Babies get hungry and mothers have milk – it’s time we all got over breastfeeding in public

It would be ludicrous to suggest that an infant should be governed by the same rules of restraint as the rest of us

 

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Breastfeeding mothers have been coming together across the country since last week in a show of solidarity with Wioletta Komar, who was reportedly turned away from a Nottingham branch of Sports Direct earlier this year for nursing her (then) three-month-old son.

At least 40 demonstrations have already taken place, involving more than 780 mothers. It follows a spate of nationwide protests sparked by the ‘Free to Feed’ campaign set up by Emily Slough, who was secretly photographed feeding her baby daughter in Staffordshire in March, and labelled a ‘tramp’ when the shot was posted online. As the high turn-out sadly goes to show, discrimination against breastfeeding women continues apace, despite legislation and social efforts to change attitudes to the contrary. You only have to trawl through Twitter to hear similar stories – journalist Jenny Kleeman wrote of her shock at being told she was to stop breastfeeding her son in a London coffee shop by a security guard because it ‘wasn’t allowed’.

It’s likely that those who decided to express their outrage in so public a way did so with some trepidation. For it is one thing to find a quiet corner, lift up your shirt and feed your baby; and quite another to do it in front of a gaggle of paparazzi. Yet those sleep-deprived, hormonal new mums obviously felt that some arguments are just worth having. They mustered the courage to propel themselves to the centre of debate, steeling themselves for prejudice and the familiar rhetoric of ‘taste’, ‘decency’ and ‘propriety’, arguments that seem more in keeping with 1950, not 2014. Plus ça change.

Staff at the sports retailer, which has not yet responded to the allegations, are said to have told Wioletta that she ‘breached company policy’ – and we can only speculate as to the exact Ts&Cs that might be contravened by a nipple going into a hungry baby’s mouth. A ‘no food and drink’ policy, perhaps? Whereby the baby is treated as any other consumer? Fine, if you equate drinking breast milk with gorging on chips and kebab, dripping grease and fat on the floor, like a man I saw on the Tube recently, who retorted that ‘he paid his taxes’ and could do what he liked. If we’re being stringent about a ‘no food and drink’ rule then let’s take it further and expand it to a ban on burgers and egg mayonnaise sandwiches in all public places, please.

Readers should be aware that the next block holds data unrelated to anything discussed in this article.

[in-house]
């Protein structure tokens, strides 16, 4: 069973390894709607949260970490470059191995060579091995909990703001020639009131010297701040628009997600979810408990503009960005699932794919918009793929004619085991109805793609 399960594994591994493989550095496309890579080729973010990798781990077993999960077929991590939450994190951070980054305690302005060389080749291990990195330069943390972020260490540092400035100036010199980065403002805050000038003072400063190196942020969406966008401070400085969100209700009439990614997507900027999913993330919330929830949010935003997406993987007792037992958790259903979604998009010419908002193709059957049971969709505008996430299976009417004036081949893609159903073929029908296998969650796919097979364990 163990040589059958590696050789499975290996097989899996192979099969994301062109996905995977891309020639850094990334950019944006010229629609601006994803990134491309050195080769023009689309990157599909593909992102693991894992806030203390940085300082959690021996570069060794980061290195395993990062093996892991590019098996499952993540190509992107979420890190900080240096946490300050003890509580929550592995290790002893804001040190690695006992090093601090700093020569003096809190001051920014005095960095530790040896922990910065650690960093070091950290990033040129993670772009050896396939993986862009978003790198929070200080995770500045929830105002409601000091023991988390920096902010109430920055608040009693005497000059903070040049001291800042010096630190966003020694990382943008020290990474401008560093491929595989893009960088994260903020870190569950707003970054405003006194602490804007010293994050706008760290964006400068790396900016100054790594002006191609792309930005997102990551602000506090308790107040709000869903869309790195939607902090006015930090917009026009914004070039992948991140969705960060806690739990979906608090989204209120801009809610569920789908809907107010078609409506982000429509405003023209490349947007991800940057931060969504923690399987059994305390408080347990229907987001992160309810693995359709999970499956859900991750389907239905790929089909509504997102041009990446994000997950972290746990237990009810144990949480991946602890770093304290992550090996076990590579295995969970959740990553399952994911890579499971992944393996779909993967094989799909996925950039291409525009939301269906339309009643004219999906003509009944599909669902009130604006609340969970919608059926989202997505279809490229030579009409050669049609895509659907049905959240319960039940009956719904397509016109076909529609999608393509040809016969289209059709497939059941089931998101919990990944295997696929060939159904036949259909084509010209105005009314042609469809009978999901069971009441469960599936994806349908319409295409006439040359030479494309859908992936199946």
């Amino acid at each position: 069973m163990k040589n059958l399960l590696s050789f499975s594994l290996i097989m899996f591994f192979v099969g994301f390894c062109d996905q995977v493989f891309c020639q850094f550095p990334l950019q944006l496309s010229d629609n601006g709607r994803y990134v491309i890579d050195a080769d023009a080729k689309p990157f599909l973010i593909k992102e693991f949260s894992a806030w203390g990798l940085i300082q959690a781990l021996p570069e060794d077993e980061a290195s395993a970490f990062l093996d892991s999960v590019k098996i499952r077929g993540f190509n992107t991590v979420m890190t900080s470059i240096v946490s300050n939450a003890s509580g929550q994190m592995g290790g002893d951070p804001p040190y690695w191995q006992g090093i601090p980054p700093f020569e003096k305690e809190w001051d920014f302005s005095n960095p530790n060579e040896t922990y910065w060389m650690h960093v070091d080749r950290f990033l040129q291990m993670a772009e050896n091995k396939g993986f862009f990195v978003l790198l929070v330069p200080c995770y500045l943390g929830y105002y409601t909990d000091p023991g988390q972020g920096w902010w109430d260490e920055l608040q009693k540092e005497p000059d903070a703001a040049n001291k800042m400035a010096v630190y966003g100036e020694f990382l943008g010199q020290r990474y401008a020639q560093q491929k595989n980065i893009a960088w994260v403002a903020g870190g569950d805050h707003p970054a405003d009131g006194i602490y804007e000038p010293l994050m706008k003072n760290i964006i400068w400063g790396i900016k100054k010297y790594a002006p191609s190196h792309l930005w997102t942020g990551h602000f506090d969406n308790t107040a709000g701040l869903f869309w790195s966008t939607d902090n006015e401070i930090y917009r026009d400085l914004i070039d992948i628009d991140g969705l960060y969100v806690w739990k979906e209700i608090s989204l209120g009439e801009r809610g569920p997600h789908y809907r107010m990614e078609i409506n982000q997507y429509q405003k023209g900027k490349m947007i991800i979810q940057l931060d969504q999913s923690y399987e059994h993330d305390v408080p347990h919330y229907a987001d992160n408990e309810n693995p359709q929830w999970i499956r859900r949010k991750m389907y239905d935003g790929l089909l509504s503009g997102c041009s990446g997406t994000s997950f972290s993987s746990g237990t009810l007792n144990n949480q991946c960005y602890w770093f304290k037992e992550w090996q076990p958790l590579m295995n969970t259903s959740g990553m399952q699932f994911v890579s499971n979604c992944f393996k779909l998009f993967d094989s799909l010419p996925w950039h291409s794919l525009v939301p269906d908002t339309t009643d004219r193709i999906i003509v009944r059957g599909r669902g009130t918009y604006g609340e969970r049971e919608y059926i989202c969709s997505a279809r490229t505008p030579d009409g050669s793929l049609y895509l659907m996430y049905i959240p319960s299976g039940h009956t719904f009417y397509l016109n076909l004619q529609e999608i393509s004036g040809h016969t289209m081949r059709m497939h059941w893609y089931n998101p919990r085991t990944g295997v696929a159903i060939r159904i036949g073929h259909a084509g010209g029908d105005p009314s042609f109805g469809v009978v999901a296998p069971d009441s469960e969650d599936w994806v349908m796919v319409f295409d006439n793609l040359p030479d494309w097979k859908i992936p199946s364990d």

In reality, newborn babies make very little mess, and if they do then it’s usually self-contained – to a nappy, or a shoulder. They make almost no mess at all while breastfeeding, and who would really deny a hungry baby, with no power of recourse or communication other than to cry to show that it’s wet, in pain or needs feeding, the comfort of its mother’s breast for the sake of a few, unlikely drops of scattered milk?

As for the ‘it’s not going to starve if you wait for 15 minutes’ retort; well, the shrill and desperate cry for food is not easily ignored, unless you want to also tear your heart out of your chest and leave it beating and bloody at the feet of someone trying valiantly to enjoy their coffee or shopping trip. The only way to get any peace at all in the face of a screaming infant is by letting a parent pacify them. And most are so aware of disturbing the quiet with a crying child that they’ll do whatever it takes, wherever it takes them. It would be ludicrous to suggest that an infant should be governed by the same rules of restraint as the rest of us.

Then there’s the question, supposedly, of ‘decency’. Getting a private part of your body out in public is daunting enough, without stern looks and snide comments to contend with. And while there’s of course an exception to every rule, it would be hard to find a mother who actively sets out to expose their breasts simply to shock a prudish passersby. Why else would shops sell nursing wear, with discreet cut-outs, removable panels and handy hooks? If we were all so desperate to get them out, there’d be no market for it.

Breastfeeding in public is protected by the Equality Act 2010, but it’s hard to stand up for your rights when you’re being called a ‘tramp’ or being asked to ‘cover up’ by an airline,  and that’s why these women should be so rightly praised. And if there are people out there genuinely uncomfortable with an accidental flash of breast, then I feel sorry for them, for it must be a nightmare ever visiting a beach, or travelling abroad, or going to a nightclub, or pretty much looking at any fashion billboard. Of course, you could always just operate one of life’s simplest manoeuvres – looking away?

I’m not militant about breastfeeding; I was able to feed my daughter in accordance to WHO guidelines (they recommend breastfeeding exclusively for the first six months of life, and suggest continuing for up to two years of age or beyond) for 15 months, but know many women who couldn’t or chose not to breastfeed, and are raising perfectly healthy, bottle-fed babies. And perhaps I was lucky, for I experienced very little negativity.

But I am militant about people making new mothers feel bad about doing what comes naturally. Wioletta says that she had to leave Sports Direct and feed her son in the rain, and was left “very upset and shaking” after being made to feel “like a criminal”. Aren’t we the ones that should feel ashamed?

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